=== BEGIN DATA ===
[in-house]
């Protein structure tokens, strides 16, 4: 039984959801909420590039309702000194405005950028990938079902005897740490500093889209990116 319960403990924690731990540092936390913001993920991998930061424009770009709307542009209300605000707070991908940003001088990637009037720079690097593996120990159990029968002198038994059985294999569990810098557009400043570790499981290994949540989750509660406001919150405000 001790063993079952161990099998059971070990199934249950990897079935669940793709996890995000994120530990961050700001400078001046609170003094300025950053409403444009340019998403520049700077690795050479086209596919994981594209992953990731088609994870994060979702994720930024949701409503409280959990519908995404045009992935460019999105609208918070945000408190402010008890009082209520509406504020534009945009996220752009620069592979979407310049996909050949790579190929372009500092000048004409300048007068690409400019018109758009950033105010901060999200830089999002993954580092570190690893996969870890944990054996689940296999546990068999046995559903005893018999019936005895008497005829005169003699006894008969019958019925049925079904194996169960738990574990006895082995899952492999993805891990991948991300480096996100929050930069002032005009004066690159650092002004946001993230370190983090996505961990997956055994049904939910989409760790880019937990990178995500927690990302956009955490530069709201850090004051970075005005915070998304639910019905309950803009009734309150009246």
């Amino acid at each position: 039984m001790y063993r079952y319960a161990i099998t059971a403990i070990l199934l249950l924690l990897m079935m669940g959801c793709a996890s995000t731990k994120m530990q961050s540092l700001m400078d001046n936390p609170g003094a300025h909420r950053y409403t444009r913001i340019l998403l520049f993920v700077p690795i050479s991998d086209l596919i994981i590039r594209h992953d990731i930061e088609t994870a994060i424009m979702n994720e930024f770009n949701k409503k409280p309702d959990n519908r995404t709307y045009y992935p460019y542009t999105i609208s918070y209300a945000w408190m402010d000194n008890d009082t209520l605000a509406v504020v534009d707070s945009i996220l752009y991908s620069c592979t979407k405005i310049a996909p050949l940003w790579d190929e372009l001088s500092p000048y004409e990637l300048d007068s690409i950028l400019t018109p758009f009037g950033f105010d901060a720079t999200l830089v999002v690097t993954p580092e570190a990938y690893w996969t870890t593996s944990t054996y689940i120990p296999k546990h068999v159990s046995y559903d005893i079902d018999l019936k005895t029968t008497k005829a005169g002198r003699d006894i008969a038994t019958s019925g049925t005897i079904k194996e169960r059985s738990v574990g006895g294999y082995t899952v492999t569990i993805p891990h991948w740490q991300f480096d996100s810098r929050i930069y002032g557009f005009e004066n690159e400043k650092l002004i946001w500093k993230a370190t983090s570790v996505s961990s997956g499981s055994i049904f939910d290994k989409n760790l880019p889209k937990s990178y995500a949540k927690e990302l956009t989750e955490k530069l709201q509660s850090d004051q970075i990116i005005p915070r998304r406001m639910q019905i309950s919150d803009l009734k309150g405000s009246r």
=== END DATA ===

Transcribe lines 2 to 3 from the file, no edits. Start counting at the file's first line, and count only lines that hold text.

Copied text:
């Protein structure tokens, strides 16, 4: 039984959801909420590039309702000194405005950028990938079902005897740490500093889209990116 319960403990924690731990540092936390913001993920991998930061424009770009709307542009209300605000707070991908940003001088990637009037720079690097593996120990159990029968002198038994059985294999569990810098557009400043570790499981290994949540989750509660406001919150405000 001790063993079952161990099998059971070990199934249950990897079935669940793709996890995000994120530990961050700001400078001046609170003094300025950053409403444009340019998403520049700077690795050479086209596919994981594209992953990731088609994870994060979702994720930024949701409503409280959990519908995404045009992935460019999105609208918070945000408190402010008890009082209520509406504020534009945009996220752009620069592979979407310049996909050949790579190929372009500092000048004409300048007068690409400019018109758009950033105010901060999200830089999002993954580092570190690893996969870890944990054996689940296999546990068999046995559903005893018999019936005895008497005829005169003699006894008969019958019925049925079904194996169960738990574990006895082995899952492999993805891990991948991300480096996100929050930069002032005009004066690159650092002004946001993230370190983090996505961990997956055994049904939910989409760790880019937990990178995500927690990302956009955490530069709201850090004051970075005005915070998304639910019905309950803009009734309150009246």
């Amino acid at each position: 039984m001790y063993r079952y319960a161990i099998t059971a403990i070990l199934l249950l924690l990897m079935m669940g959801c793709a996890s995000t731990k994120m530990q961050s540092l700001m400078d001046n936390p609170g003094a300025h909420r950053y409403t444009r913001i340019l998403l520049f993920v700077p690795i050479s991998d086209l596919i994981i590039r594209h992953d990731i930061e088609t994870a994060i424009m979702n994720e930024f770009n949701k409503k409280p309702d959990n519908r995404t709307y045009y992935p460019y542009t999105i609208s918070y209300a945000w408190m402010d000194n008890d009082t209520l605000a509406v504020v534009d707070s945009i996220l752009y991908s620069c592979t979407k405005i310049a996909p050949l940003w790579d190929e372009l001088s500092p000048y004409e990637l300048d007068s690409i950028l400019t018109p758009f009037g950033f105010d901060a720079t999200l830089v999002v690097t993954p580092e570190a990938y690893w996969t870890t593996s944990t054996y689940i120990p296999k546990h068999v159990s046995y559903d005893i079902d018999l019936k005895t029968t008497k005829a005169g002198r003699d006894i008969a038994t019958s019925g049925t005897i079904k194996e169960r059985s738990v574990g006895g294999y082995t899952v492999t569990i993805p891990h991948w740490q991300f480096d996100s810098r929050i930069y002032g557009f005009e004066n690159e400043k650092l002004i946001w500093k993230a370190t983090s570790v996505s961990s997956g499981s055994i049904f939910d290994k989409n760790l880019p889209k937990s990178y995500a949540k927690e990302l956009t989750e955490k530069l709201q509660s850090d004051q970075i990116i005005p915070r998304r406001m639910q019905i309950s919150d803009l009734k309150g405000s009246r």